SIR: Michael Stewart calls it ‘ironic’ that ‘those who believe in democracy, the rule of law, and the traditional British practice of settling disputes by peaceful negotiation and compromise’ should be supporting the Government in the miners’ strike. I would have thought a better description would be ‘incredible’. Does Mr Stewart seriously believe that if the Government ‘won’ the current dispute – to the ecstatic applause of Fleet Street – any further opposition to its policies would be effective, or that people would dare even to initiate it? It is to be hoped that if Mrs Thatcher does secure the ‘victory’ Mr Stewart is so anxious to see, he will raise no complaint over the assaults on ‘traditional British practice’ which the Government will launch as the process of creating Thatcher’s utopia begins in earnest. Mr Stewart will be amongst those who will have given it its real mandate.

Alan Weston
Crosby

Vol. 6 No. 19 · 18 October 1984

SIR: Whatever may be the other merits of Michael Stewart’s diatribe against Arthur Scargill and the NUM (LRB, 6 September), he does not further his argument by casting Scargill ‘in the mould of demagogues and would-be dictators down the ages, from those who threatened the Athenian city-state to those who have wrought havoc in our own century’. Our word ‘demagogue’ does have a Greek etymology, being derived from demagogos. But that word meant literally ‘leader of the mass of the people’, and such leaders were as structurally necessary to the direct democracy of ancient Athens as elected representatives are to our own ‘Western’ democracies. It was hostile critics of Athenian democracy like Plato who gave to demagogos its pejorative sense of misleader of the people, and it was men of that ilk rather than the so-called ‘demagogues’ who not only threatened but (in the words of J.S. Mill) ‘on the first show of an opportunity were ready to compass the subversion of the democracy’.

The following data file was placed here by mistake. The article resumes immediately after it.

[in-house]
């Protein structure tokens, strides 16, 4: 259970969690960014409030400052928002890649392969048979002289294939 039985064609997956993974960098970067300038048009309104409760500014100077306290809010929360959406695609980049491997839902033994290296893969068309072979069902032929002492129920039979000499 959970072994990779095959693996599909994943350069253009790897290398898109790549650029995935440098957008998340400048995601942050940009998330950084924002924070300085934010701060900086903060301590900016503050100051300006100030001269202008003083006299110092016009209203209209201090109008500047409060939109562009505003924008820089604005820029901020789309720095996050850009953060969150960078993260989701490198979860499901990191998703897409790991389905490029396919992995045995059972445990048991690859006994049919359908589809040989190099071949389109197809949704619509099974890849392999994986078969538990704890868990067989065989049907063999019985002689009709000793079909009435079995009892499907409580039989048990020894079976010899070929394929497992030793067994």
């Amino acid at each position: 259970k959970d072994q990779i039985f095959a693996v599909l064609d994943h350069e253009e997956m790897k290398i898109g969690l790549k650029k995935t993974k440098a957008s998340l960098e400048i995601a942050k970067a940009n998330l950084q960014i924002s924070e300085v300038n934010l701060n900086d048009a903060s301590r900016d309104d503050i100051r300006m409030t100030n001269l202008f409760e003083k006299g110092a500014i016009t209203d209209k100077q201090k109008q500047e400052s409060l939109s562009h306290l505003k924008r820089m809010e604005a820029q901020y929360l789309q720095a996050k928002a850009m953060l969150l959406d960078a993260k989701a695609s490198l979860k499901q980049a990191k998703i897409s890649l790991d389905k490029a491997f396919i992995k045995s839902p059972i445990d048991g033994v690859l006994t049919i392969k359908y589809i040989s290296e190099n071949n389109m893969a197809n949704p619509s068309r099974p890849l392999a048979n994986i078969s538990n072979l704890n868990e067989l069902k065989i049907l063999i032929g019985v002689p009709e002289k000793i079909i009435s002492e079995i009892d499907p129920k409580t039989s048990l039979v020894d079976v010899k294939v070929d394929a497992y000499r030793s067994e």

And now, as they used to say, for something completely different. In the same number of LRB D.A.N. Jones speculates on the identity of ‘that old fellow who (Walt Whitman once remarked) said he was seldom less alone than when alone.’ To Jones’s possible candidates may perhaps be added Edward Gibbon, who in his Autobiography (pages 95-6 of the Bonnard edition) wrote: ‘I might say with truth that I was never less alone than when by myself.’ But, unlike the sunbathing Whitman, Gibbon conducted his solitary intercourse, not with Nature, but with the books in his library – or ‘Seraglio’, as he was suggestively to describe it.

Paul Cartledge
Clare College, Cambridge

SIR: If I had ever had any doubts about the depth of the passions stirred up by the miners’ strike, the thoroughly intemperate tone of the replies to my article would have dispelled them (Letters, 20 September and Letters, 4 October). I have picked my way as best I can between Mr Hawthorn’s patches of intellectual incoherence, Mr Milican’s laborious sarcasms and Mr Arblaster’s squeals of outrage that the LRB should have published my piece in the first place, and tried to focus on the main points they seem to be making. These fall under two headings – economic and political.